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February 1, 2001
Vol. 58
No. 5

Revamping a Teacher Evaluation System

A Nevada school district took a quantum leap forward when it began to use its teacher evaluation system to energize teachers at all career levels.

Welcome to Nevada—Set your watch back 20 years! That was the slogan on a T-shirt that was sold throughout the state several years ago. As a native Nevadan, I was appalled. But Nevadans were buying and wearing the shirts, too, and everybody laughed when they read the slogan. I had to admit to some truth in the joke, especially as it applied to the field of education.
Until recently, if you had set your watch back 20 years, you would have noticed that the methods for evaluating teachers in the Washoe County School District in Reno, Nevada, had not changed significantly. Sometimes we put a new twist on an old idea and recycled it; other processes had stayed the same because it was easier to leave well enough alone or because we were focusing our attention elsewhere.

The Need for Change

By necessity, we have been working very hard to play catch-up in our state, creating new jobs, bringing in new industries, and revitalizing our schools and universities in response to the third highest growth rate in the nation—a 12 percent population increase is projected over the next five years. Both educators and community stakeholders understand that our state's future depends on our ability to raise the quality of the workforce by graduating more students with high levels of achievement.
The Washoe County School District educates 53,000 K–12 students. We hire about 400 teachers each year and—like all school districts—work hard to recruit and keep the best. That challenge has grown in the last several years, primarily because our in-state universities do not graduate enough teachers each year to meet our needs.
In addition to these challenges, educators were not happy with our evaluation system. Several years ago, the grumbling among both teachers and administrators about our archaic teacher evaluation process got the attention of the district's human resources division. As in many districts, our system was time-intensive for administrators. It did not result in a valuable end product for either teachers or administrators. Teachers complained that evaluation was something that was done to them rather than with their collaboration. Evaluations of veteran teachers performing satisfactorily gave them little new, enlightening, or challenging information. Evaluators paid more attention to beginning teachers or teachers whose performances were deemed unsatisfactory, but often the information was given too late to make any difference for that particular school year or was so imprecise that the teacher was not sure about how to proceed.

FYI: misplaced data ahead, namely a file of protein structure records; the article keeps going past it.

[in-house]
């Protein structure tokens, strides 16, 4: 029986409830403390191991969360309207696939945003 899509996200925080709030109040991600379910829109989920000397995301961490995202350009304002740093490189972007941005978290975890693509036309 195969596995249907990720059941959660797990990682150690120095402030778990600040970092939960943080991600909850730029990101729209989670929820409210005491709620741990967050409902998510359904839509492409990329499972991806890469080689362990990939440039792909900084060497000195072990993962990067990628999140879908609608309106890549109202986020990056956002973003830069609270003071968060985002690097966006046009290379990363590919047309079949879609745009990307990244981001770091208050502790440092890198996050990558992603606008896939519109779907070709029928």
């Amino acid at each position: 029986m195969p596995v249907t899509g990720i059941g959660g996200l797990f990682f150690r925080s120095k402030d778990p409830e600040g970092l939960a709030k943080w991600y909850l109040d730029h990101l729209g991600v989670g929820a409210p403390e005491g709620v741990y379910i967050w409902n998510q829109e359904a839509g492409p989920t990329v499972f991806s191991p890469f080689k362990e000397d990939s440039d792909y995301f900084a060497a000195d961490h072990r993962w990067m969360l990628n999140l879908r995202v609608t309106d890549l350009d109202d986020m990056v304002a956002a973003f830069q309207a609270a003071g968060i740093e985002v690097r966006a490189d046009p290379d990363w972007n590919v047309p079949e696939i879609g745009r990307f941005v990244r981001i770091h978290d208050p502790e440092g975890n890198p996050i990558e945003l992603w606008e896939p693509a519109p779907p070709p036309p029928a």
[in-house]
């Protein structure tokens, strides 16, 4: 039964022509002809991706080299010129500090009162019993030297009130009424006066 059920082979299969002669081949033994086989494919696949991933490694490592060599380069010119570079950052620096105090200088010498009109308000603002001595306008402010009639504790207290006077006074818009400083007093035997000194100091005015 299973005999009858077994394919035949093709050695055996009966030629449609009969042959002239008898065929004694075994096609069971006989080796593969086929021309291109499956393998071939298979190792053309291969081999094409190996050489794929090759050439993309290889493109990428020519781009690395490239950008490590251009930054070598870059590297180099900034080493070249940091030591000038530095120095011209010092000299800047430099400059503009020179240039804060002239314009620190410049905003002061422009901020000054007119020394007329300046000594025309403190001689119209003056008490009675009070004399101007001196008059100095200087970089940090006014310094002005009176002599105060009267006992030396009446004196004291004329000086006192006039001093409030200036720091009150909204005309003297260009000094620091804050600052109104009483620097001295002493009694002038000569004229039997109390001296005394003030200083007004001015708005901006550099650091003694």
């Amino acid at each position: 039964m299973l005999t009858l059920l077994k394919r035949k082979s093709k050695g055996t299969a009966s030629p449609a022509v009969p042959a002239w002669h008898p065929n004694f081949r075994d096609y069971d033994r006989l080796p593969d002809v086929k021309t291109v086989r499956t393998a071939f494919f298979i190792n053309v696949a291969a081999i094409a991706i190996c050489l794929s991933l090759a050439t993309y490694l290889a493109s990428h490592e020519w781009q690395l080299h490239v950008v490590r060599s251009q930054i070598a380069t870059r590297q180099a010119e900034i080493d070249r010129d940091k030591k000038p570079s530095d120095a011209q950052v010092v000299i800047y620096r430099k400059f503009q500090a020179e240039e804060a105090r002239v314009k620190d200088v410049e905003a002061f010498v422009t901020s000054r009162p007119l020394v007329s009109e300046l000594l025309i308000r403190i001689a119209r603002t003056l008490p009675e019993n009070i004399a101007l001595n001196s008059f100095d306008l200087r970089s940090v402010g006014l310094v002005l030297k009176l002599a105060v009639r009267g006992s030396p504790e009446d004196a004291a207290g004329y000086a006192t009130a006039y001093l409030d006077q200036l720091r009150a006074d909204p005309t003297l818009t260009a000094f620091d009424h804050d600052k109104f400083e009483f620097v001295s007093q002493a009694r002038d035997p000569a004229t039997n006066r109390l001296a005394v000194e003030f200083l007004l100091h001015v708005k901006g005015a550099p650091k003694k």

To make matters worse, the nine criteria we used for teacher evaluation were described in vague statements that did not make clear what we expected from teachers. The criterion for instructional skills, for example, stated, "Uses a variety of teaching strategies to motivate students to learn and to enable them to participate actively and successfully in the class." Many principals found ways to make the best of a flawed process by spending time with the teachers, setting goals, and collecting data for writing the final evaluation. But even those who were able to give useful feedback to teachers were frustrated by the system's lack of specificity. Evaluation merely met the requirement of the law: to make a value judgment about the teacher's performance that included a narrative portion, to declare the teacher either satisfactory or unsatisfactory, and to meet the state's deadlines.

Good Questions, No Good Answers

The widespread dissatisfaction raised questions and helped us clarify what we wanted from our evaluation process. Could we have a teacher evaluation system that would give veteran teachers more autonomy and encourage them to take on such new challenges as National Board for Professional Teaching Standards (NBPTS) certification? Could it cause more self-monitoring and more self- modification by teachers? Could a teacher evaluation process actually provide motivation for continuous improvement? Would it be possible to give low-performing teachers the kinds of specific feedback and assistance that result in real progress, thus retaining individuals who have the potential to develop into strong educators? Would low-performing teachers who need to be guided toward a different profession receive constructive and specific feedback that builds understanding? Aside from meeting the requirements of the law, why are we doing performance evaluation?